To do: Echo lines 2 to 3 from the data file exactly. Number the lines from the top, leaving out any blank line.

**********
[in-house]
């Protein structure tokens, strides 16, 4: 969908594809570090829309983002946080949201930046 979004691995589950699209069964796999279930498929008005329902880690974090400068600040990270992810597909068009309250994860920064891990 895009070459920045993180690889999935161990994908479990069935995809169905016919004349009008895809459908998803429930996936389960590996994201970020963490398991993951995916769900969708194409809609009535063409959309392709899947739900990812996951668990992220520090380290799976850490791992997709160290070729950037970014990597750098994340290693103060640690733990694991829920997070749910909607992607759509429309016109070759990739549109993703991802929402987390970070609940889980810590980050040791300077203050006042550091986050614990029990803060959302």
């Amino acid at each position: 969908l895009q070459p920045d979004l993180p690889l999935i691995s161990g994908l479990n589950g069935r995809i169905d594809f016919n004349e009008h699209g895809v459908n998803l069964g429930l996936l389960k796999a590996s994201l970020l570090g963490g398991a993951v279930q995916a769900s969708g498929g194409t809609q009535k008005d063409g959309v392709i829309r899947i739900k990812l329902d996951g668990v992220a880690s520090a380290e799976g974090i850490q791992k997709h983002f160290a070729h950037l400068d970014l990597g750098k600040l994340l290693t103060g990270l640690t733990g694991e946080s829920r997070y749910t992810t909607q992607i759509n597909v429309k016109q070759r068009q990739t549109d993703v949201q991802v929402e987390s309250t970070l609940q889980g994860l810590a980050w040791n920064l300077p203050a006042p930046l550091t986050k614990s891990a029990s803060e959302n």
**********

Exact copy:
């Protein structure tokens, strides 16, 4: 969908594809570090829309983002946080949201930046 979004691995589950699209069964796999279930498929008005329902880690974090400068600040990270992810597909068009309250994860920064891990 895009070459920045993180690889999935161990994908479990069935995809169905016919004349009008895809459908998803429930996936389960590996994201970020963490398991993951995916769900969708194409809609009535063409959309392709899947739900990812996951668990992220520090380290799976850490791992997709160290070729950037970014990597750098994340290693103060640690733990694991829920997070749910909607992607759509429309016109070759990739549109993703991802929402987390970070609940889980810590980050040791300077203050006042550091986050614990029990803060959302």
């Amino acid at each position: 969908l895009q070459p920045d979004l993180p690889l999935i691995s161990g994908l479990n589950g069935r995809i169905d594809f016919n004349e009008h699209g895809v459908n998803l069964g429930l996936l389960k796999a590996s994201l970020l570090g963490g398991a993951v279930q995916a769900s969708g498929g194409t809609q009535k008005d063409g959309v392709i829309r899947i739900k990812l329902d996951g668990v992220a880690s520090a380290e799976g974090i850490q791992k997709h983002f160290a070729h950037l400068d970014l990597g750098k600040l994340l290693t103060g990270l640690t733990g694991e946080s829920r997070y749910t992810t909607q992607i759509n597909v429309k016109q070759r068009q990739t549109d993703v949201q991802v929402e987390s309250t970070l609940q889980g994860l810590a980050w040791n920064l300077p203050a006042p930046l550091t986050k614990s891990a029990s803060e959302n």